Poetry Pamphlet Reviews & Features

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The vocabulary of children in extraordinary times

Children speak the words that surround them. Children today are growing up with ‘social distancing’ and ‘lateral flow test’ on their young tongues. In Alan Hill’s boyhood it was ‘Luftwaffe’, ‘trace bullets’, ‘Heinkel bomber’ and ‘Posted missing. Presumed dead.’

Words that come loaded with fear for adults are often accepted by children as simply descriptive of what is.

Alan Hill’s new pamphlet, written during the current pandemic with his grandchildren in mind, recalls his WW2 boyhood in tones that makes you feel you are chatting with him by the fireside. This is exactly his intention. I was particularly struck by how technical terms from WW2, which Alan Hill absorbed at the most impressionable age, seem to melt into his evocative, softly spoken poetry. In ‘Little Pink Clouds’:

Little pink clouds of smoke
chickenpoxed the dawn sky
after the long air-raids.
Pretty now, they’d already dropped
their metal fragments […]

Those three-point sevens in Poppet Lane
and the four-point-fives up the main road
had been firing all night.
He could tell them apart. […]

At six years old
he was steady under fire.

Some words, however, were not understood by the boy, for in those days there were things that nobody discussed. In ‘BBC News’:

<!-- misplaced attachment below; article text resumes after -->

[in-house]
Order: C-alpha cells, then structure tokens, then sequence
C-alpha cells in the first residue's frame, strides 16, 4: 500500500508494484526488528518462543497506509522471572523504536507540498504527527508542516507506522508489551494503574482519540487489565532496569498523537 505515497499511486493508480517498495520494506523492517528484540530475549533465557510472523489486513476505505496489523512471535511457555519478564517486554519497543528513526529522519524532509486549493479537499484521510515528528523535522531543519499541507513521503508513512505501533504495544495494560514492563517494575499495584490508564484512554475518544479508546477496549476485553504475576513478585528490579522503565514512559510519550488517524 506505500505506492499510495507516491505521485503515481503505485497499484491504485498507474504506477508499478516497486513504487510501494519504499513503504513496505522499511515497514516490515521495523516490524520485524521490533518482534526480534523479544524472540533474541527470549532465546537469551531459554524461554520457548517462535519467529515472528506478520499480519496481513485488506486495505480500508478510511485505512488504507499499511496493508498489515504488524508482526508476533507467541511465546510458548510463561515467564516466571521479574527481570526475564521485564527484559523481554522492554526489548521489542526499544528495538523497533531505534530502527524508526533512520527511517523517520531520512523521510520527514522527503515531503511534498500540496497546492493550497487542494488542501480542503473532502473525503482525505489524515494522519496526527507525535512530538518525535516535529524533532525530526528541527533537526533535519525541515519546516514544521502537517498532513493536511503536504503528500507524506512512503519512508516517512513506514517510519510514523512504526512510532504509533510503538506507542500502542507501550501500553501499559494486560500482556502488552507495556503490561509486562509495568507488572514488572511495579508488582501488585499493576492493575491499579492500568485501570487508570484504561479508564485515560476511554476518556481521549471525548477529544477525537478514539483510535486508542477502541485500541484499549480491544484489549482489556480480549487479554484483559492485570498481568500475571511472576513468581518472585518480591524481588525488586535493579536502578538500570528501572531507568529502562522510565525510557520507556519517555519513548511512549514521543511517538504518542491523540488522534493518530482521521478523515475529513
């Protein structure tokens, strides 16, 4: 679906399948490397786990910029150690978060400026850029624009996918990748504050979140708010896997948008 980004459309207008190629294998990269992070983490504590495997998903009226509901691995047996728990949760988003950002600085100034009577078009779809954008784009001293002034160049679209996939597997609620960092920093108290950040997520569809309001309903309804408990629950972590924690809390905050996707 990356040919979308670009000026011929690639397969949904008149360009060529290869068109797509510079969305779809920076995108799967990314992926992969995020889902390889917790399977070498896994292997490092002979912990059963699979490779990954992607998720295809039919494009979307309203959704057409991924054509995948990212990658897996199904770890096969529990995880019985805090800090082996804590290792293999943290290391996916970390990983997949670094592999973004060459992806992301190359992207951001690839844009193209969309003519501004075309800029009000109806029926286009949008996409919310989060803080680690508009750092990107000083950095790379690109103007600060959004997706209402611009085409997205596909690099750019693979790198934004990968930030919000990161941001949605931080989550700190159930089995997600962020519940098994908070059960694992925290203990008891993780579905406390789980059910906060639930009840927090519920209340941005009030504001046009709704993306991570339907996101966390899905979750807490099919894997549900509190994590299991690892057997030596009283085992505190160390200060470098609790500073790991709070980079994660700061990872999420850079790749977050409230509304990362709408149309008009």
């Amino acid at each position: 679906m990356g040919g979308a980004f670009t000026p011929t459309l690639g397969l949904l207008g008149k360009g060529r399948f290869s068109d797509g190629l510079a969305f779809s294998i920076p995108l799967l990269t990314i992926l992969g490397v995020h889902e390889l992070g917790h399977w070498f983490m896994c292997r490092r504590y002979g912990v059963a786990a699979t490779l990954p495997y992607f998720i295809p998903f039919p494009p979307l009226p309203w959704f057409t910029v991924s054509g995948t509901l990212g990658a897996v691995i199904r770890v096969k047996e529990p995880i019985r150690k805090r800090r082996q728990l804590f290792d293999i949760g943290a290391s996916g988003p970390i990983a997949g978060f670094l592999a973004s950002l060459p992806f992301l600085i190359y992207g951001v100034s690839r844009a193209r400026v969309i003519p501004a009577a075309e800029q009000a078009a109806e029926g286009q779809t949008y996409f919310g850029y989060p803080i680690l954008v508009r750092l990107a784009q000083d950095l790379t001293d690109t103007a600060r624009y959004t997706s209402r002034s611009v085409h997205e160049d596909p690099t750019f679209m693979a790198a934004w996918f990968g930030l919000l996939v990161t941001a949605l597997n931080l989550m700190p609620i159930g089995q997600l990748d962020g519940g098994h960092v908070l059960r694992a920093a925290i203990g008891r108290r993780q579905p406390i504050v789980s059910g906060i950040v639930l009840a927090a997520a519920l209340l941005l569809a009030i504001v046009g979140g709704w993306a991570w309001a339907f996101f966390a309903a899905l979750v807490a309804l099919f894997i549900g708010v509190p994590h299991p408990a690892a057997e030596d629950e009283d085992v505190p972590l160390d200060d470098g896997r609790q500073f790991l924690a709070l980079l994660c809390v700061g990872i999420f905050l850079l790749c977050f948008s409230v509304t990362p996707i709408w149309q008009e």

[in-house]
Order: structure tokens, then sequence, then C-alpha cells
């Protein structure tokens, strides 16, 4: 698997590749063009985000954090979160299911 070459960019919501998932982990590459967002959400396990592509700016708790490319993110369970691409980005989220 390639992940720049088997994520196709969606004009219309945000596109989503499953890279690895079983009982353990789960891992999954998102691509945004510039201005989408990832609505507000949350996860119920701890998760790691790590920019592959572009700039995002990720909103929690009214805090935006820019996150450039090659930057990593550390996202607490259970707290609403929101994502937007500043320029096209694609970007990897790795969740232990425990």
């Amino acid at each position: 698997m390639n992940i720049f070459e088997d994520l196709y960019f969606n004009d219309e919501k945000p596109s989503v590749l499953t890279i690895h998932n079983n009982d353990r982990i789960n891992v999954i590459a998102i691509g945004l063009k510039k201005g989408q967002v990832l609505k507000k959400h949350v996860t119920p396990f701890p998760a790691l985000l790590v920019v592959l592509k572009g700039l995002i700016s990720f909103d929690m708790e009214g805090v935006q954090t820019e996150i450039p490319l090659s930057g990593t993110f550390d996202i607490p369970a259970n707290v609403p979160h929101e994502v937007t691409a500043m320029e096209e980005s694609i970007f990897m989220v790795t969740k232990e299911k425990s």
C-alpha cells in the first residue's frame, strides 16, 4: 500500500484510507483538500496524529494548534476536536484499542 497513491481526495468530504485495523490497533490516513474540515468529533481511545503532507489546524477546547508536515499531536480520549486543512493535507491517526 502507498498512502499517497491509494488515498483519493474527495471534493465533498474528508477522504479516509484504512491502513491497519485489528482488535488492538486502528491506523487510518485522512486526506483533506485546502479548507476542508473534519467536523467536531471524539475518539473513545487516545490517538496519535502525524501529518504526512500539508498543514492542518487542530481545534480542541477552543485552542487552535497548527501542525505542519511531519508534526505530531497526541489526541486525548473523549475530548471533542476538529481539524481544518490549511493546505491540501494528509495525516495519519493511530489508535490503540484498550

One day he heard that Japanese soldiers
had raked European woman prisoners.
He was astonished. He couldn’t think why
they would do such a thing, or indeed how.

The boy’s ‘First Air Raid’ was a thrilling adventure for him; less so for his elderly neighbour:

The gunfire grew louder as planes approached […]

He was excited.
It was better than a cowboy film.
Much louder. […]

Later it grew quiet, but he was still alert.
“What’s that noise?’ he said. “A sort of rattle.”

After a moment Mrs Mason spoke again.
It’s my teeth, she said. “I can’t keep ‘em still.”

This is a treasure of a pamphlet. Alan Hill’s grandchildren are very lucky. I’d also recommend it as a great resource for any teacher covering the history of WW2 with their class in school.

Annie Fisher